Jacques Brel - Chacun sa Dulcinéa (English translation)

English translation

To Everyone His Dulcinea

Versions: #1#2
To everyone his Dulcinea
The one he alone will be aware of
The one he made up on a tearful night
To protect a tiny bit of hope
Inside the barbwire of his heart.
Through her, through his Dulcinea
Or through the likely idea
The defiant man becomes a god
Look, he's flying and can even
Grab the moons at his finger touch
However, if you're one of those
Who live off chimaeras
Remember that between your fingers
The moon crumbles into stardust
There's no Dulcinea
That's only a jaded hope
Bad luck to those who may prefer
To Be rather than to Have
I know his desperation
There's no Dulcinea
That's only a jaded hope
 
Submitted by sandring on Fri, 13/10/2017 - 10:47
Last edited by sandring on Fri, 20/10/2017 - 12:14
French

Chacun sa Dulcinéa

Comments
Brat    Fri, 13/10/2017 - 12:04

C'est un espoir fané.
I think, "wan hope" will be the closest match in the context, because espoir fané is rather idiomatic, AFAIK. Regular smile But I may be wrong, indeed, because my French is at a shamefully low level...

sandring    Fri, 13/10/2017 - 12:25

Thank you for your comment, Brat. That was rather a translation on the spot. I'll go back to it later. As for your French being at a shamefully low level you're fishing for compliments! Regular smile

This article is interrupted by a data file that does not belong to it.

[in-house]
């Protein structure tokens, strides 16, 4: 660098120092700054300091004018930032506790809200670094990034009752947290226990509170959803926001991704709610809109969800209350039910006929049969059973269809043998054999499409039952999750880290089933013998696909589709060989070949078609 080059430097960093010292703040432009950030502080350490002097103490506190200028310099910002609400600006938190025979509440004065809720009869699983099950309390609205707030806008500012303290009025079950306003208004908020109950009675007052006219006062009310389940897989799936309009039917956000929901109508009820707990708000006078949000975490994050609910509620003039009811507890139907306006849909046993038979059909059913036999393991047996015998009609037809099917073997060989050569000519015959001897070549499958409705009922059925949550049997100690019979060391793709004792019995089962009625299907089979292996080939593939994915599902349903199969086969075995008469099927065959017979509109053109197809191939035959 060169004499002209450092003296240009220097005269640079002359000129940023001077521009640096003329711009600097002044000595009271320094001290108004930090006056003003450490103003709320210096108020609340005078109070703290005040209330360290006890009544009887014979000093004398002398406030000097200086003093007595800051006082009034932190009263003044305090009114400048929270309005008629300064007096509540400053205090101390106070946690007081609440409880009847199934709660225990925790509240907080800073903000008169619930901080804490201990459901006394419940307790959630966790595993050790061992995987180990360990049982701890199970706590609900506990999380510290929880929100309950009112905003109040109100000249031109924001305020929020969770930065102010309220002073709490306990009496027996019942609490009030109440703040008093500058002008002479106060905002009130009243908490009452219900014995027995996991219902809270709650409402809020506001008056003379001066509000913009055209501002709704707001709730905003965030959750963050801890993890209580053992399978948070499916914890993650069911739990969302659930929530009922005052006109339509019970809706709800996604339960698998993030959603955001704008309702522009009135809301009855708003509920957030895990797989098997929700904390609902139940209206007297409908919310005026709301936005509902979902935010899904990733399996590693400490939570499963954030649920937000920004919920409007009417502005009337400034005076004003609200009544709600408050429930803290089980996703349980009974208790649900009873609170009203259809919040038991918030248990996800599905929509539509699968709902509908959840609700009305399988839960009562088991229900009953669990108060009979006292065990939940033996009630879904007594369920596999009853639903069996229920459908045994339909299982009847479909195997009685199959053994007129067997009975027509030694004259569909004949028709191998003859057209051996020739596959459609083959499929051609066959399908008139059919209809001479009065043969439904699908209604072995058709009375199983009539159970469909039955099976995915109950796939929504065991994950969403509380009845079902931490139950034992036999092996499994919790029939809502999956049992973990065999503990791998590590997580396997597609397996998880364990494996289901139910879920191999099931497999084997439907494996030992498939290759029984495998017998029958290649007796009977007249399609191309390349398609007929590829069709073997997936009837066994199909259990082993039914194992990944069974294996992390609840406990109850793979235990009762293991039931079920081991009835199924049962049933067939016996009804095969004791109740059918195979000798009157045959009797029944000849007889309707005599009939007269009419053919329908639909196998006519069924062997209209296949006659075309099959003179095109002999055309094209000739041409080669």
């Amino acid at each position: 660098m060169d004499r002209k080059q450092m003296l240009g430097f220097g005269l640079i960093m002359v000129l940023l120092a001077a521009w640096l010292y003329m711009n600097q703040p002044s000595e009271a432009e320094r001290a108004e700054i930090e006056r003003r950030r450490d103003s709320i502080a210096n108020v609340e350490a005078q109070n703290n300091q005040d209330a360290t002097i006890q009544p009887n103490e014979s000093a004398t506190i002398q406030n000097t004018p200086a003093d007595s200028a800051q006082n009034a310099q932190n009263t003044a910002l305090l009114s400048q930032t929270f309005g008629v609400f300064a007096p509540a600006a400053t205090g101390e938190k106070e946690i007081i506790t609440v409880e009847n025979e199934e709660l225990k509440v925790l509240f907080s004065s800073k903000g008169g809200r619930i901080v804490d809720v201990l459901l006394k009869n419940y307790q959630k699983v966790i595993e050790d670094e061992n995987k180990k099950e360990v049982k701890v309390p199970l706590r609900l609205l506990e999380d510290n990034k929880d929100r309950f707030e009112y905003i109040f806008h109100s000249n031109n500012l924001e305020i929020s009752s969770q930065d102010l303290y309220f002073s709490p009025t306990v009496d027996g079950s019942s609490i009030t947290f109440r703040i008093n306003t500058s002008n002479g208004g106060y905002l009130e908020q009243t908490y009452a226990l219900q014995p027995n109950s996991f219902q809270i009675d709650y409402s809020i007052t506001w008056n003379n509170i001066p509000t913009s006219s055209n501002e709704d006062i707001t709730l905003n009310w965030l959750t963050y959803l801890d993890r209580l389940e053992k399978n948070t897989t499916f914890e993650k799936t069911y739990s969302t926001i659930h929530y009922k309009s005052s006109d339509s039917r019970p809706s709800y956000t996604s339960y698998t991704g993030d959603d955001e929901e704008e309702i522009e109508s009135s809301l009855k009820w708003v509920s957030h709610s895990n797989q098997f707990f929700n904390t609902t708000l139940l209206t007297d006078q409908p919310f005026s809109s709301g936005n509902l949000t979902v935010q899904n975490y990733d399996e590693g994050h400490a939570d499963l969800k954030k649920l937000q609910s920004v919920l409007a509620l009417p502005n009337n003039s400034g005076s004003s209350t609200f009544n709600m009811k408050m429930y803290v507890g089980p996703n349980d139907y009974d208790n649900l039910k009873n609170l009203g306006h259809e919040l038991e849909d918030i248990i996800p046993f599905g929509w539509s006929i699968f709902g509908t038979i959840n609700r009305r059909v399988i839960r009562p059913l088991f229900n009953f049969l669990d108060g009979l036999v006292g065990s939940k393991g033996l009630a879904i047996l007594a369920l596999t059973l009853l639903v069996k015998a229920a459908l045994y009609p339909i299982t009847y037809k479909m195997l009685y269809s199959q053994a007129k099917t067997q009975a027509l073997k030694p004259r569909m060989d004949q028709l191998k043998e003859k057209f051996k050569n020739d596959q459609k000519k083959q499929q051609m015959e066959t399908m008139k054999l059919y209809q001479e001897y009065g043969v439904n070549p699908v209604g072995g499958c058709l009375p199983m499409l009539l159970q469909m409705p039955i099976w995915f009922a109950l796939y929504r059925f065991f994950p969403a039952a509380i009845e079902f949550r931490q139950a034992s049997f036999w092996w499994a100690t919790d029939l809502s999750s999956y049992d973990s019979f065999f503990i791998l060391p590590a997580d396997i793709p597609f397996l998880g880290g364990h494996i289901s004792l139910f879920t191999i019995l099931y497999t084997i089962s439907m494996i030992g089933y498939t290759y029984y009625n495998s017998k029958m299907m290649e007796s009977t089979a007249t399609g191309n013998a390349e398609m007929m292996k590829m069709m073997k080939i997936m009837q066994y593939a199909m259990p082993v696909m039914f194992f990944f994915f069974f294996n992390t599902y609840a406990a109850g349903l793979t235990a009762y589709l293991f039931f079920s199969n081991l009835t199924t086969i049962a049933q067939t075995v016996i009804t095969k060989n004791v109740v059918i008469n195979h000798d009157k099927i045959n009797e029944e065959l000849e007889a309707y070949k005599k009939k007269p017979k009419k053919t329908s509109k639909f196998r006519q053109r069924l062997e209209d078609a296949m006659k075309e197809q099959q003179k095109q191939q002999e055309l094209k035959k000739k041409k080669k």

sandring    Fri, 13/10/2017 - 12:46

I've got it, Brat, it's a jaded hope. Some people are slow if not stupid at times. Thank you for bringing it up. Regular smile

Brat    Fri, 13/10/2017 - 13:14

Sometimes jaded words can work either... Wink smile As well as jaded horses like me. Regular smile

petit élève    Fri, 13/10/2017 - 15:20

You should be granted honorary French citizenship for your uncanny cheekiness Teeth smile

Brat    Fri, 13/10/2017 - 17:19

If it was not impudent, could you please tell this to Mr. "quel que soit son nom" to whom it may concern... Lol

nefelibata    Fri, 13/10/2017 - 14:21

Nadia, you and Pierre are among the people I most look up to here on this website.
So as just a reader, it is really quite a joy for a person like me to be able to read you guys
side by side.

petit élève    Fri, 13/10/2017 - 14:34

This version sounds great. You flew over all the hurdles that made mine so ponderous. A fine job, really.

nefelibata    Fri, 13/10/2017 - 14:42

I think yours is beautiful, Pierre, and I wouldn't even try sucking up to you.
You'd smell a move like that from miles away. So you must know I mean it.

sandring    Sat, 14/10/2017 - 06:37